And, Boulder County Parks and Open Space (BCPOS) also identified Eldo-to-Walker as a regional trail worth pursuing in its 2013 Walker Ranch Management Plan update. In that plan, Boulder County went so far as to suggest extending the regional trail to the west across the burn area and Tom Davis Gulch to connect with the Gross Reservoir Road.

These two documents (the OSMP area plan and the BCPOS management plan) have provided the management direction that makes the IPT possible. Following their staff’s recommendations, both the Boulder City Council and the Boulder County Commissioners approved recommendations to explore this trail. So a big “thank you” to the agencies for working over such a long period of time to make the IPT possible!

On top of the local support, Eldo-to-Walker was selected by Governor John Hickenlooper and his administration as one of the “the Colorado 16” (16 in 2016) priority regional trails in the 2016-2026 Colorado State Trails Plan and in the Colorado Department of Natural Resources Colorado the Beautiful Program. Understandably, this support at the state level has added to the enthusiasm.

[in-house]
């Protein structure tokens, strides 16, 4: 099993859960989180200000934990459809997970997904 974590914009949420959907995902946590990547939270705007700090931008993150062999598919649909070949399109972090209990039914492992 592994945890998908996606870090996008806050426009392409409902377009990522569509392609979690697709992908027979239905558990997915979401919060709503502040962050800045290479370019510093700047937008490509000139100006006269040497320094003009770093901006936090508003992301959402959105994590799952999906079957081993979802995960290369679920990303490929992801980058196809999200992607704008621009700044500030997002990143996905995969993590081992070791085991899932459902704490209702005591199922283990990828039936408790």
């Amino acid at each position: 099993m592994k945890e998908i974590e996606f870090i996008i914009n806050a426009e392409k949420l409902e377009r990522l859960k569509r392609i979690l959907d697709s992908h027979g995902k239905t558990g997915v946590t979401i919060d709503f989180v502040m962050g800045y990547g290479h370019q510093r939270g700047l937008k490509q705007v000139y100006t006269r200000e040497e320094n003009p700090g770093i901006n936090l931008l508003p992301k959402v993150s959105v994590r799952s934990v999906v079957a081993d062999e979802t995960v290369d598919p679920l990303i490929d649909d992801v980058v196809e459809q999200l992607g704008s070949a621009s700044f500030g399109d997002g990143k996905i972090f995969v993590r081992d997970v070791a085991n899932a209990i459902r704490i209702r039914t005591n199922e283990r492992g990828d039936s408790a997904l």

photo courtesy Jason Vogel

Of the 450 public comments on the Eldo-to-Walker trail received by the agencies, 86.2% of respondents were supportive of a trail and 13.8% were against. This is a pretty compelling majority. Of the 450 respondents, 261 were primarily mountain bikers, and, not surprisingly, not one was against the trail. Of the 94 self-identified hikers, 65.6% favored the trail.

What we find more interesting, however, is that a majority of respondents who do want a trail express an alignment preference (advocating for either a north or a south alignment or for a loop). Of bikers, 59.8% express a preference. And of hikers who support a trail, 65.9% express a preference. But in our opinion, the evidence to select one option over another is pretty thin. The county has not yet published the consultant’s report, we have not heard significant testimony from staff or the consultants on the various qualities of the different alignments, and the public has not been allowed to tour the alignments themselves (with a few exceptions).